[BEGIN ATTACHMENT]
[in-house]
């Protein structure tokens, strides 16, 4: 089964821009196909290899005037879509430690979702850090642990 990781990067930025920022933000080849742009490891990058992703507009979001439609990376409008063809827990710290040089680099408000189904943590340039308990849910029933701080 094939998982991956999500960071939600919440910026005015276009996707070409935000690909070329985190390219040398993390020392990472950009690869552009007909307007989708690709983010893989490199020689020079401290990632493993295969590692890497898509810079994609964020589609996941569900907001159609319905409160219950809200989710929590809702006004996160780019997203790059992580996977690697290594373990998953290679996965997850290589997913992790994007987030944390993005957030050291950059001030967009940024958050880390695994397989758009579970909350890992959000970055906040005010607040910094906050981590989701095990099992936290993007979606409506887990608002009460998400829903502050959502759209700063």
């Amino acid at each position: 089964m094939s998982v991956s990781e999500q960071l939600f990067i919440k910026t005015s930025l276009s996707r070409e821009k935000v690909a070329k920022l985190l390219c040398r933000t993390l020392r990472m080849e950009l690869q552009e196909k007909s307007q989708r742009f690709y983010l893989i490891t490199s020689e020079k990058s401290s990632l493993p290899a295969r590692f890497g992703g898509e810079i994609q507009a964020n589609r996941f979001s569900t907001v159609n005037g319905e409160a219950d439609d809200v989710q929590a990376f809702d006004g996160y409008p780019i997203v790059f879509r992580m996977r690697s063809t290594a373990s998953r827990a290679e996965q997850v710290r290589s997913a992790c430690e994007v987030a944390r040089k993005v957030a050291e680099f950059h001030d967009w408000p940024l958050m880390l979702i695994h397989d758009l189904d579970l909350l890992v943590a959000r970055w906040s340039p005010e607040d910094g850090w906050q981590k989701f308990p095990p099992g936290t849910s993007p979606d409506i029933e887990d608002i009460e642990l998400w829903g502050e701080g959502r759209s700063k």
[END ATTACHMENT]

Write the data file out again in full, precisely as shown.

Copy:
[in-house]
């Protein structure tokens, strides 16, 4: 089964821009196909290899005037879509430690979702850090642990 990781990067930025920022933000080849742009490891990058992703507009979001439609990376409008063809827990710290040089680099408000189904943590340039308990849910029933701080 094939998982991956999500960071939600919440910026005015276009996707070409935000690909070329985190390219040398993390020392990472950009690869552009007909307007989708690709983010893989490199020689020079401290990632493993295969590692890497898509810079994609964020589609996941569900907001159609319905409160219950809200989710929590809702006004996160780019997203790059992580996977690697290594373990998953290679996965997850290589997913992790994007987030944390993005957030050291950059001030967009940024958050880390695994397989758009579970909350890992959000970055906040005010607040910094906050981590989701095990099992936290993007979606409506887990608002009460998400829903502050959502759209700063």
């Amino acid at each position: 089964m094939s998982v991956s990781e999500q960071l939600f990067i919440k910026t005015s930025l276009s996707r070409e821009k935000v690909a070329k920022l985190l390219c040398r933000t993390l020392r990472m080849e950009l690869q552009e196909k007909s307007q989708r742009f690709y983010l893989i490891t490199s020689e020079k990058s401290s990632l493993p290899a295969r590692f890497g992703g898509e810079i994609q507009a964020n589609r996941f979001s569900t907001v159609n005037g319905e409160a219950d439609d809200v989710q929590a990376f809702d006004g996160y409008p780019i997203v790059f879509r992580m996977r690697s063809t290594a373990s998953r827990a290679e996965q997850v710290r290589s997913a992790c430690e994007v987030a944390r040089k993005v957030a050291e680099f950059h001030d967009w408000p940024l958050m880390l979702i695994h397989d758009l189904d579970l909350l890992v943590a959000r970055w906040s340039p005010e607040d910094g850090w906050q981590k989701f308990p095990p099992g936290t849910s993007p979606d409506i029933e887990d608002i009460e642990l998400w829903g502050e701080g959502r759209s700063k």